No matter how many times I read this book I am in awe of the contributions, the stories shared and yes, sometimes I tear up and other times I laugh….that is what life is about!

It is available on Xlibris, Amazon.com, Amazon.ca, Barnes & Noble.  We are very proud of this book and owe a HUGE thank you to all who contributed as we would not have the book we have if not for all of the contributor’s perspectives.

So, from the bottom of our hearts, you have our gratitude and sincere appreciation!

The contributors are:

Elaine Mansfield

Evelyne Banks

Cheryl Jones

Jean Bota

Jordon Grumet, MD

Linda Darrah Reynolds

Jan Larsen-Fendt, RN, BSN

Carol Brannan Marimpietri

Sue Rumack (Canada)

Anonymous x 2 (1 Canada & 1 USA)

Maria Kubitz

John Brooks

Elizabeth Gillman, RN, BSN

Victoria Hargis

Pamela Christie

Sherokee Ilse

Keith Branson, MA

Patty Burgess

Mark Darrah

Virginia L. Seno, PhD

David Laliberte, AEMCA, PCP (Canada)

Karen Wyatt, MD

Karen Smith, PhD

Major Lynn Jones, Retired

Yosef Ben Avraham Yaacov

Rea L. Ginsberg, LCSW-C, ACSW, BCD

Anne Lastman, BA, MA, MTS

Rabbi Michael Wolff (Canada)

Salima Pirani

Robert S. Ball, MSN, RN

James C. Salwitz, MD

Claire Willis, LICSW

Andrew Thurston, MD

Barbara Bates Sedoric

Blair Botsford (Canada)

Donald M. Burrows

Eleanor Silverberg (Canada)

Robin Gordon Taft

Steve Byrne

Jeff Haberson

Cassandra Yonder (Canada)

Heather Taylor, RN (Canada)

Vicki M. Taylor

Sheryl Beller-Kenner, EdD (Canada)

Lee Witting

John Shuster, MD

Karen Wyatt, MD

Cynthia Cooper, RN

Sheryl J. Nicholson

Marcy Rosen Bernstein, LMSW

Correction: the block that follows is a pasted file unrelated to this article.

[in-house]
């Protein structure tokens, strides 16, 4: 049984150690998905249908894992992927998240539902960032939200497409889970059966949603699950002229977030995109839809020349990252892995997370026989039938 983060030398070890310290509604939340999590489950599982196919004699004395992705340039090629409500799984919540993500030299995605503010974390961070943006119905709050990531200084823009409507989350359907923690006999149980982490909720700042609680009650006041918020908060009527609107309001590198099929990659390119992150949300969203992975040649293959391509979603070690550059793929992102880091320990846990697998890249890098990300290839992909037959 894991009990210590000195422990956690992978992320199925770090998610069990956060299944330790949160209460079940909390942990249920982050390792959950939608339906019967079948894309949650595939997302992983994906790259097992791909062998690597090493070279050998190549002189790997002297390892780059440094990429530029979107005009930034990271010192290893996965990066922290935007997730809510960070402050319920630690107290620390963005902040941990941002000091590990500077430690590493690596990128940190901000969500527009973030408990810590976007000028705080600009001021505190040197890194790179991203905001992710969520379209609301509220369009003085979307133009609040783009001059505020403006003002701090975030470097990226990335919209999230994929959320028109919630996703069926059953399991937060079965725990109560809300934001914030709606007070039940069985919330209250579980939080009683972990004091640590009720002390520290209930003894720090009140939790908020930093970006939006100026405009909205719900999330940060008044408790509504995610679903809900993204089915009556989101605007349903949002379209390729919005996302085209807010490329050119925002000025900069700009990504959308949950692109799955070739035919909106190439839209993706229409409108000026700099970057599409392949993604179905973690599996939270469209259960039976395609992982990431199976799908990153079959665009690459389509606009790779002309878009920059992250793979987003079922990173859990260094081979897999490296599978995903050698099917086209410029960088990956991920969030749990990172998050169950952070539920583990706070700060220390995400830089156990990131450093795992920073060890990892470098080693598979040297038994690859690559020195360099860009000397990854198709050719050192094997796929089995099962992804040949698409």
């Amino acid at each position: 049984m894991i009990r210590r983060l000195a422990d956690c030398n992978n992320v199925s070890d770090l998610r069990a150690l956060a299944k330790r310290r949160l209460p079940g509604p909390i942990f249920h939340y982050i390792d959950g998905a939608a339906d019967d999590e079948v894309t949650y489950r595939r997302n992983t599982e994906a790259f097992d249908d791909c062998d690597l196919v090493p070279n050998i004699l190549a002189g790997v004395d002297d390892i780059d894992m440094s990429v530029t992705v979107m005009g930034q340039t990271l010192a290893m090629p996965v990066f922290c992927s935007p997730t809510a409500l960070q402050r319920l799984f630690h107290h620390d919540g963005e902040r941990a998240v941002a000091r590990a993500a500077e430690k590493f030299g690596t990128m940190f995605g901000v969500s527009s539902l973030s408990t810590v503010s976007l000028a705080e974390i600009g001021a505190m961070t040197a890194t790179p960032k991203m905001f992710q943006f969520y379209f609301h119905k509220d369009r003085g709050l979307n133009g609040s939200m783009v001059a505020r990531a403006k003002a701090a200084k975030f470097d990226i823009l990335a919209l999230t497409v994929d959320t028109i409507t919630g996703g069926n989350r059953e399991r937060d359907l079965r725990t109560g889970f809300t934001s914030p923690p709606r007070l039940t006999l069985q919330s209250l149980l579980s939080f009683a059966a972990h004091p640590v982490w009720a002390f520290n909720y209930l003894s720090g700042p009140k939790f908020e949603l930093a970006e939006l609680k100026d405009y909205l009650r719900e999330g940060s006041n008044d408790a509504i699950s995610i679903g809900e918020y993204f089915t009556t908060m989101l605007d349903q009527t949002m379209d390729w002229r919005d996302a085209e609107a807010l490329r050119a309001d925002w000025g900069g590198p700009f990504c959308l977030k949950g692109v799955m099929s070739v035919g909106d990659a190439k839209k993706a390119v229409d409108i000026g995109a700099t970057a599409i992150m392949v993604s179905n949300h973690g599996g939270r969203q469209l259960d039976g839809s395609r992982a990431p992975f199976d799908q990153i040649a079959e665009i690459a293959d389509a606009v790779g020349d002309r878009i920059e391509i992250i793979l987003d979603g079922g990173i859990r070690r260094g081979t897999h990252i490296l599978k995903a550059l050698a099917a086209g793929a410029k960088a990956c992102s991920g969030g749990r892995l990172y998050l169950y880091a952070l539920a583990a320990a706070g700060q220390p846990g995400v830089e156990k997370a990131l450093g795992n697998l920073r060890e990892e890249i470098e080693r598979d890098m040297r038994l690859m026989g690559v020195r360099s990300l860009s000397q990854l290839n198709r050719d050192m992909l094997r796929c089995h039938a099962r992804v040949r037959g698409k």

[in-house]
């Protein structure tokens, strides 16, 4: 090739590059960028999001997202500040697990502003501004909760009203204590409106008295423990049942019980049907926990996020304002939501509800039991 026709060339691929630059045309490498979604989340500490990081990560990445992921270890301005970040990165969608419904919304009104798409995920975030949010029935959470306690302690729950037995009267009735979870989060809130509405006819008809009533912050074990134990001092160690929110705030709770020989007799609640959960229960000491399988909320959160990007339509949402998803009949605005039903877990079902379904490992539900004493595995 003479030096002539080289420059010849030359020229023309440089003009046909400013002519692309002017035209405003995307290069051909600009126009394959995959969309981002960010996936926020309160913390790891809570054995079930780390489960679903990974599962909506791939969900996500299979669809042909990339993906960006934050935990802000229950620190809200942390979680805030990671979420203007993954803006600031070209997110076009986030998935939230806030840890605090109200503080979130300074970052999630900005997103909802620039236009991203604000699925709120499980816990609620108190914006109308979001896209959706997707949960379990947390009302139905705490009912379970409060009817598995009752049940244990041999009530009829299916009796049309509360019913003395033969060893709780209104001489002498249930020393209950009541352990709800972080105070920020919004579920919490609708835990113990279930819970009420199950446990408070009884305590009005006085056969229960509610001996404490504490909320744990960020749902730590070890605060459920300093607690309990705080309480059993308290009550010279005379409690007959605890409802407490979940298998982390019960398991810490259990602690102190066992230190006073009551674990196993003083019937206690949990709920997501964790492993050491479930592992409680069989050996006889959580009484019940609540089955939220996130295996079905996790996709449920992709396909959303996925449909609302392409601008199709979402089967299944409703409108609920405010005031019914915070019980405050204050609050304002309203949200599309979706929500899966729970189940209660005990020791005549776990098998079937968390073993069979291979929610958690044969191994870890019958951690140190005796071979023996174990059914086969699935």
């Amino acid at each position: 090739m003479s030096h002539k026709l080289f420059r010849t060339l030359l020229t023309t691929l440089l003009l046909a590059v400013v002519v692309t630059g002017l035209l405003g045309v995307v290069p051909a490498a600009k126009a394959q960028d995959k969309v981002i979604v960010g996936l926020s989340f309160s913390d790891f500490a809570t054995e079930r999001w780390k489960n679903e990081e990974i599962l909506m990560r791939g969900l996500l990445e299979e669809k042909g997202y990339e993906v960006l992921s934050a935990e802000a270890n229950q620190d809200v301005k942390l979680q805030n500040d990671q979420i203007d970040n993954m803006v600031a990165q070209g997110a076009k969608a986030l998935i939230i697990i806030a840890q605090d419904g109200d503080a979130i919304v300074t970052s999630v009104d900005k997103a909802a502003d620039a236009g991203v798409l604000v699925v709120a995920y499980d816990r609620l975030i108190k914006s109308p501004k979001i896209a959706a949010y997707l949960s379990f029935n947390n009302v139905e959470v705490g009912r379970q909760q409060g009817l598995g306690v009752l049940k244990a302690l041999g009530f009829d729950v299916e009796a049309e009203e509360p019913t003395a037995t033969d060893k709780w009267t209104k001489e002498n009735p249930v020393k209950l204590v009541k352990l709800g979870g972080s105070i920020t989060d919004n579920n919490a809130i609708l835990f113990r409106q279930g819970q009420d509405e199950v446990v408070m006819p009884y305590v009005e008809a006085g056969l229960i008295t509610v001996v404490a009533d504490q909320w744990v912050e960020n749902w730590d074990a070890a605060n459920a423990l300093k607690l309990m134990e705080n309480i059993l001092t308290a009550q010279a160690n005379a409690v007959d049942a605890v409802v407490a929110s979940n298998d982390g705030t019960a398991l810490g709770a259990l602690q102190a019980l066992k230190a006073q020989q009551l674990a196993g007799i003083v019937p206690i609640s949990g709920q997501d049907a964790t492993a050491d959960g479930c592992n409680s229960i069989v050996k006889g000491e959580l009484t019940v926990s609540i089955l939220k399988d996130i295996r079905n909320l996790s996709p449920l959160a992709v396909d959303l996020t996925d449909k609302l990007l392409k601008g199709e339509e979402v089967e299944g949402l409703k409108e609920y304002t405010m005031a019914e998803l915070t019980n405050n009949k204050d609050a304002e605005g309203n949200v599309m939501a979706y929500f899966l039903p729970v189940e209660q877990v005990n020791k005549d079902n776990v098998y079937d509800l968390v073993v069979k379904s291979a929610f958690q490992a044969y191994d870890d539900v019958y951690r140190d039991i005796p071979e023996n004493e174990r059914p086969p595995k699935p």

Gabriel Heras La Calle, MD (Spain)

Guillermo Godoy, MD

Sheryl Beller-Kenner, EdD

James Salwitz, MD

Along with various perspectives from both Julie Saeger Nierenberg (Canada)

and myself; Victoria Brewster (Canada)

Aging/Gerontology, End-of-Life, Grief/Grieving/Bereavement, Health Conditions/Diseases, Healthcare, Humanity, ICU, News, Social Work/Helping Profession/Mental Health

‘Journey’s End’ is Available!

Julie and I are very excited to announce that our book is available on the Xlibris website at: www.xlibris.com.

Journey’s End: Death, Dying, and the End of Life; 2.5 years in the making is finally available. Thank you to all who contributed to our book. We never could have done it without you…

The book is also on goodreadsamazon.com, amazon.ca, Barnes & Noble.

End-of-Life

Death of a Client or Patient

by Victoria Brewster, MSW

It is always hard as a professional to lose a client because of death. While death is a fact of life, part of the life cycle; remember to be born, one must die, it is never easy.

I work with seniors and older/adults and this is something that I face all the time as do many in the helping professions who work with seniors, patients who have chronic health conditions or diseases, patients who are palliative or in hospice. We now the reality. We know this is part of our professional life. But it is never easy.

I just found out that one on my clients died on Friday and the funeral is tomorrow.  I will attend the funeral, not because I have to, but because I want to. As much as possible I make a point to attend the funerals of my clients or one of their family members. I do it out of respect for the deceased and to offer support.

This is a personal decision. Also, if possible, I will visit a client who is in hospital, in rehabilitation or at home recovering if my schedule allows this. Otherwise I call and send a card to let them know I am thinking of them and wishing them a speedy recovery.

I know I would appreciate and want this if it was the reverse.

Treat others as you want to be treated…… it’s a good motto.